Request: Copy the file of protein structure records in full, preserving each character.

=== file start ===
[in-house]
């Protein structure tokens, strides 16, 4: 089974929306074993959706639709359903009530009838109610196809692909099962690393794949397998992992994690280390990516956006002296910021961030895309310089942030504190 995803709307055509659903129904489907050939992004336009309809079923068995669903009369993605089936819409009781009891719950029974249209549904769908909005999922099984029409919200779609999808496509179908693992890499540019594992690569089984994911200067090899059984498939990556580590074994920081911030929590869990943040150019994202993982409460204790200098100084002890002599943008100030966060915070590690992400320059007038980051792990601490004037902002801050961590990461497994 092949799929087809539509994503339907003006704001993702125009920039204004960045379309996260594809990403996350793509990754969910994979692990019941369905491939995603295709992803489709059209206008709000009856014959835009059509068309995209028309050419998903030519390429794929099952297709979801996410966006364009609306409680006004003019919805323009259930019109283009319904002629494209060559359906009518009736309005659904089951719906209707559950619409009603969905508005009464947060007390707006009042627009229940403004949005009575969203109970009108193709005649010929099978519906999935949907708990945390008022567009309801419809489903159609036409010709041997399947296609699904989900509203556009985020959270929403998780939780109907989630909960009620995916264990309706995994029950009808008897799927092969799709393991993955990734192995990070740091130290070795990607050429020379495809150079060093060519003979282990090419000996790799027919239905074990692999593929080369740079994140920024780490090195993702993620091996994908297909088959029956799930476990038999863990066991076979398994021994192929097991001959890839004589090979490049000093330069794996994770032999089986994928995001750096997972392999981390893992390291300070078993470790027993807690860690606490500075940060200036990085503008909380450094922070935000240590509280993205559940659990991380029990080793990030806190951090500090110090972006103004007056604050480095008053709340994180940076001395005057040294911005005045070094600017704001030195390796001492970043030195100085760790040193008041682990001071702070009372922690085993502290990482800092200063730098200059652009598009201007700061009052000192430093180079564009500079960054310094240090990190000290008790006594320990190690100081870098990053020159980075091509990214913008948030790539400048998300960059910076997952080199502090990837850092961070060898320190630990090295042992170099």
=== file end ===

[in-house]
């Protein structure tokens, strides 16, 4: 089974929306074993959706639709359903009530009838109610196809692909099962690393794949397998992992994690280390990516956006002296910021961030895309310089942030504190 995803709307055509659903129904489907050939992004336009309809079923068995669903009369993605089936819409009781009891719950029974249209549904769908909005999922099984029409919200779609999808496509179908693992890499540019594992690569089984994911200067090899059984498939990556580590074994920081911030929590869990943040150019994202993982409460204790200098100084002890002599943008100030966060915070590690992400320059007038980051792990601490004037902002801050961590990461497994 092949799929087809539509994503339907003006704001993702125009920039204004960045379309996260594809990403996350793509990754969910994979692990019941369905491939995603295709992803489709059209206008709000009856014959835009059509068309995209028309050419998903030519390429794929099952297709979801996410966006364009609306409680006004003019919805323009259930019109283009319904002629494209060559359906009518009736309005659904089951719906209707559950619409009603969905508005009464947060007390707006009042627009229940403004949005009575969203109970009108193709005649010929099978519906999935949907708990945390008022567009309801419809489903159609036409010709041997399947296609699904989900509203556009985020959270929403998780939780109907989630909960009620995916264990309706995994029950009808008897799927092969799709393991993955990734192995990070740091130290070795990607050429020379495809150079060093060519003979282990090419000996790799027919239905074990692999593929080369740079994140920024780490090195993702993620091996994908297909088959029956799930476990038999863990066991076979398994021994192929097991001959890839004589090979490049000093330069794996994770032999089986994928995001750096997972392999981390893992390291300070078993470790027993807690860690606490500075940060200036990085503008909380450094922070935000240590509280993205559940659990991380029990080793990030806190951090500090110090972006103004007056604050480095008053709340994180940076001395005057040294911005005045070094600017704001030195390796001492970043030195100085760790040193008041682990001071702070009372922690085993502290990482800092200063730098200059652009598009201007700061009052000192430093180079564009500079960054310094240090990190000290008790006594320990190690100081870098990053020159980075091509990214913008948030790539400048998300960059910076997952080199502090990837850092961070060898320190630990090295042992170099």